The International Polar Year (IPY) 2007–2008 represents one of the most ambitious coordinated international science programmes ever attempted. It will include research and observations in both the Arctic and Antarctic polar regions and explore the strong links these regions have with the rest of the globe. The poles are recognized as sensitive barometers of environmental change. Polar science is crucial to understanding our planet and our impact on it. The poles are also exceptional archives of what the Earth was like in the past, and offer a unique vantage point for many terrestrial and cosmic phenomena.
This IPY will initiate a new era in polar science and involve a wide range of research disciplines, from geophysics and ecology to social science and economics. It is a truly international endeavour with over 60 countries participating in more than 200 projects. IPY 2007–2008 also aims to educate and involve the public, and to help train the next generation of engineers, scientists and leaders. Therefore, over 50 of the projects deal with education and outreach.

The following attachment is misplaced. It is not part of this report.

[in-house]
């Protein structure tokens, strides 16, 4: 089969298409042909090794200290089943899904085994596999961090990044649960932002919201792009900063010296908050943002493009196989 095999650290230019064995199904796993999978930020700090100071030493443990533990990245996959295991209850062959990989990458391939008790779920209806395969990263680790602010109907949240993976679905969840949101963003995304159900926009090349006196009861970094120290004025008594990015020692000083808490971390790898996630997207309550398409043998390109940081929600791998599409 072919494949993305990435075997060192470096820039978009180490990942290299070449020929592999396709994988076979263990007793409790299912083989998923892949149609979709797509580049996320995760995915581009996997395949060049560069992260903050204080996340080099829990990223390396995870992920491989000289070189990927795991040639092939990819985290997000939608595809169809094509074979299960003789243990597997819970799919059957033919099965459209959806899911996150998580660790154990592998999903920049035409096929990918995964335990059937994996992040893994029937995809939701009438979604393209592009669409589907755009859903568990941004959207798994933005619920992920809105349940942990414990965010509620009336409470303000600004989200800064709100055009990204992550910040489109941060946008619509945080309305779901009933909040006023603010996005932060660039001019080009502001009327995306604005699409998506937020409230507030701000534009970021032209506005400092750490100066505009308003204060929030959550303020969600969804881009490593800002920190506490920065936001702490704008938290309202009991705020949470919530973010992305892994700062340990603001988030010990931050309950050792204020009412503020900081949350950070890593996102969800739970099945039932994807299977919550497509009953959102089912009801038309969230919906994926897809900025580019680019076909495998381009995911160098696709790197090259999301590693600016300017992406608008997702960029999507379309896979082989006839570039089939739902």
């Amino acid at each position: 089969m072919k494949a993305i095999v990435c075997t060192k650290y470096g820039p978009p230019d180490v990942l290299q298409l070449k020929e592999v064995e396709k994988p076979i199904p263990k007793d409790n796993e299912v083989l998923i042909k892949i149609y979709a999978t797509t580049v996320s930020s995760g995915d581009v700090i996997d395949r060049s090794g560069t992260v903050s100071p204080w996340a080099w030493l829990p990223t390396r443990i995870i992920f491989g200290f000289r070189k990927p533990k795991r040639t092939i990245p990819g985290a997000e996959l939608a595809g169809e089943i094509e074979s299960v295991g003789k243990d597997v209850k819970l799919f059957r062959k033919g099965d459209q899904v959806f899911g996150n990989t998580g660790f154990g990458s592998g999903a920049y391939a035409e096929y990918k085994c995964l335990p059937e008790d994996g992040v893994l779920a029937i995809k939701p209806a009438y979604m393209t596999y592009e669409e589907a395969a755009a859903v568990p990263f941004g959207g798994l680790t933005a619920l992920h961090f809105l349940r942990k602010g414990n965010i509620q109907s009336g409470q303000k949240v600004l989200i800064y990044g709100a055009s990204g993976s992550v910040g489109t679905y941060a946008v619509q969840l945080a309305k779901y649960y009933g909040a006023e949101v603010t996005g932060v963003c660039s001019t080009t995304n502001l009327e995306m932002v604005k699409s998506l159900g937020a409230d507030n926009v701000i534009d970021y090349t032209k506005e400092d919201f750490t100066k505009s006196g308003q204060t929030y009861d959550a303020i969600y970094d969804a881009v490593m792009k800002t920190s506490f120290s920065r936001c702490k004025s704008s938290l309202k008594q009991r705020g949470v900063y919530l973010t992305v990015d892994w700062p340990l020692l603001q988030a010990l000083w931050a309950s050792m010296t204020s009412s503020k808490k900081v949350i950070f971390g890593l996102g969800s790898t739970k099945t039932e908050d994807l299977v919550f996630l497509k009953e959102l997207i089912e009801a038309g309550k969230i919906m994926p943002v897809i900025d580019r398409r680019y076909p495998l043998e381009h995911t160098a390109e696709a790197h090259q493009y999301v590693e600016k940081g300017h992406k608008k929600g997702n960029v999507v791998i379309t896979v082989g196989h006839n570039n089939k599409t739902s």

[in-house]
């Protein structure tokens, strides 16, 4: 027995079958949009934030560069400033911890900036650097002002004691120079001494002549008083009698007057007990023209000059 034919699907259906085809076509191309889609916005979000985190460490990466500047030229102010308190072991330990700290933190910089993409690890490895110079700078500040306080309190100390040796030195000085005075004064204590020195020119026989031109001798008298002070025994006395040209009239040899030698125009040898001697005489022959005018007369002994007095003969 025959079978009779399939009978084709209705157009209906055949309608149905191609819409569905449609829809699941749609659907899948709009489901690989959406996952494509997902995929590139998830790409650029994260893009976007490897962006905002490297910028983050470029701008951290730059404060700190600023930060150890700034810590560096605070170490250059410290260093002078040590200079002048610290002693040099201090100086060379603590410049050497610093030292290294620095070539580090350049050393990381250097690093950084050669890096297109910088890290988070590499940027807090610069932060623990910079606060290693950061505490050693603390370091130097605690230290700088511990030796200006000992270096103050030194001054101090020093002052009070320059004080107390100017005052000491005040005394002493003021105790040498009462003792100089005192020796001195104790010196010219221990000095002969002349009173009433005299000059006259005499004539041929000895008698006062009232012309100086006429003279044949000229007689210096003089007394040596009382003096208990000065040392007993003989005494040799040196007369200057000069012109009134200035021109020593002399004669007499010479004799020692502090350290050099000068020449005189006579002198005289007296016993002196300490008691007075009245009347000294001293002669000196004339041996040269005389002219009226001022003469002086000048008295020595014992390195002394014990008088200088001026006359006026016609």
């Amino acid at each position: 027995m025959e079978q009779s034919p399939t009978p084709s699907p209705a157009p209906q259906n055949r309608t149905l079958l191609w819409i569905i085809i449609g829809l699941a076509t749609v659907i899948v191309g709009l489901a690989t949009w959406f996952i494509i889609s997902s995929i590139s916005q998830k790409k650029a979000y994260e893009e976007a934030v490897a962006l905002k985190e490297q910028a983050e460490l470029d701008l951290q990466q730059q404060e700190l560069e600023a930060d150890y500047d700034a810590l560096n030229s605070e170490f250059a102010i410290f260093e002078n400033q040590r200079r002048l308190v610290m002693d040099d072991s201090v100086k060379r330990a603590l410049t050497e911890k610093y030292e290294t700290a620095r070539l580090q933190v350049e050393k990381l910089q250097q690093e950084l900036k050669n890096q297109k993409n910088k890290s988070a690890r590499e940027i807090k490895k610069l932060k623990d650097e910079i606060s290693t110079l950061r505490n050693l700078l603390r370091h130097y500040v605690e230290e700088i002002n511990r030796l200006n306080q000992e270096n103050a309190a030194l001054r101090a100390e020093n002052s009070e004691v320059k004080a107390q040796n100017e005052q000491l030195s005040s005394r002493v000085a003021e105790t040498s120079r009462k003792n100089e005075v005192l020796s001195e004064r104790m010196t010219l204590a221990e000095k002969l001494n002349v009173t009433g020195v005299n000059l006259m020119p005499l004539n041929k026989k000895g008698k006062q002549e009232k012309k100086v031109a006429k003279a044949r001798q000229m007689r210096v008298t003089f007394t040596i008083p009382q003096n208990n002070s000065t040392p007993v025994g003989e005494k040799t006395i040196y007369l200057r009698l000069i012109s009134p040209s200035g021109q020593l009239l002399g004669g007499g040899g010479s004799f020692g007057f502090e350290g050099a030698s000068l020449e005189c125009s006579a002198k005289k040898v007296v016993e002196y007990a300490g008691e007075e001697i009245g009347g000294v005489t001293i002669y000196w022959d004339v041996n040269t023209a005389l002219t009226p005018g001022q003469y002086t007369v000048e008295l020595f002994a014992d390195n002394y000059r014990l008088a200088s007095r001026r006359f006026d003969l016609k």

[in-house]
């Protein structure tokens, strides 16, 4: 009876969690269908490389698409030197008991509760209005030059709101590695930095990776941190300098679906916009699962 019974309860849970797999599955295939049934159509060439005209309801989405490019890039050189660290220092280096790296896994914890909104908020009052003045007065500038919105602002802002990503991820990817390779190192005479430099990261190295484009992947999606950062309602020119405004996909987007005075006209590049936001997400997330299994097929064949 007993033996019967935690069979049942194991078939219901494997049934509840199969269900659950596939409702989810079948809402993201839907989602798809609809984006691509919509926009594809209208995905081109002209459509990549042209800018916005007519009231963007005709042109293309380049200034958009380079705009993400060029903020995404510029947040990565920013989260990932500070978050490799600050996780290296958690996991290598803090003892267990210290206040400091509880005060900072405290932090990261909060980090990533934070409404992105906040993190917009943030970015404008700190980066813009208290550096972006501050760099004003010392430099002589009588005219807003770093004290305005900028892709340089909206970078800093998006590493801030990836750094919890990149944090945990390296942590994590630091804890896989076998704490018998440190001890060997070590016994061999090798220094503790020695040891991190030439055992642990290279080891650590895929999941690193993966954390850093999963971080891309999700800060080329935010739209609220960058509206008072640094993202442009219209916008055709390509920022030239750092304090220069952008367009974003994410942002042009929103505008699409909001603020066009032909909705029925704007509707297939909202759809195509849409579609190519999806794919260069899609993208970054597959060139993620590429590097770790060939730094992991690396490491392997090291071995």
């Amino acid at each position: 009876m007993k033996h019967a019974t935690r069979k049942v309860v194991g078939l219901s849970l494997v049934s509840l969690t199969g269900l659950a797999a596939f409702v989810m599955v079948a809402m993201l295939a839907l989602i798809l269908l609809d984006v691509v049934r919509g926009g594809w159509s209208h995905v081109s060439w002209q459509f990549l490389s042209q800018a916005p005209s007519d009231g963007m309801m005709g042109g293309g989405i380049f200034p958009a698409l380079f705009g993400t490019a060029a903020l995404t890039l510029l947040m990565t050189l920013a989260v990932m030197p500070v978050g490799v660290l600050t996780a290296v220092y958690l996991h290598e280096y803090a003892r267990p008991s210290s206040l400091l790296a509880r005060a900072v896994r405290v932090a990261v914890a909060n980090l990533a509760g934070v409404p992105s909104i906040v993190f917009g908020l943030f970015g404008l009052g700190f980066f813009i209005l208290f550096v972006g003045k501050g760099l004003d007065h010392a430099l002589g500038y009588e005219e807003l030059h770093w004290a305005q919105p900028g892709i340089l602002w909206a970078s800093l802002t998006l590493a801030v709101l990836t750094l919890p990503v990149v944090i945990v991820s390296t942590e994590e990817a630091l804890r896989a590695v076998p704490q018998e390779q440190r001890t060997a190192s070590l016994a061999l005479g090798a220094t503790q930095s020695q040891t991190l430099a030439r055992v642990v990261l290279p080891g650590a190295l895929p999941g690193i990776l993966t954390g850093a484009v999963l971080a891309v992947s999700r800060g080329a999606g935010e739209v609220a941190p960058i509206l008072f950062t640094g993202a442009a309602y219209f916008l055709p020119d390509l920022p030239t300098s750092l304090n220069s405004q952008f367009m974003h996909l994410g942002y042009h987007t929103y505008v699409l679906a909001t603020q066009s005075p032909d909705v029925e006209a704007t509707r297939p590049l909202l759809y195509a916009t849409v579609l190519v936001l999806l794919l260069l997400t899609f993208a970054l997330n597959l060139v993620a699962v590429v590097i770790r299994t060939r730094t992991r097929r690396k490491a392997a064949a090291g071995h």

IPY 2007–2008 is co-sponsored by the International Council for Science (ICSU) and the World Meteorological Organization (WMO). It builds on a 125-year history of internationally coordinated study of polar regions. This extends back to the first and second International Polar Years of 1882–1883 and 1932–1933, which were sponsored by the International Meteorological Organization—WMO’s predecessor—and the International Geophysical Year of 1957–1958, backed by ICSU and WMO. IPY 2007–2008 marks the 50th anniversary of the International Geophysical Year.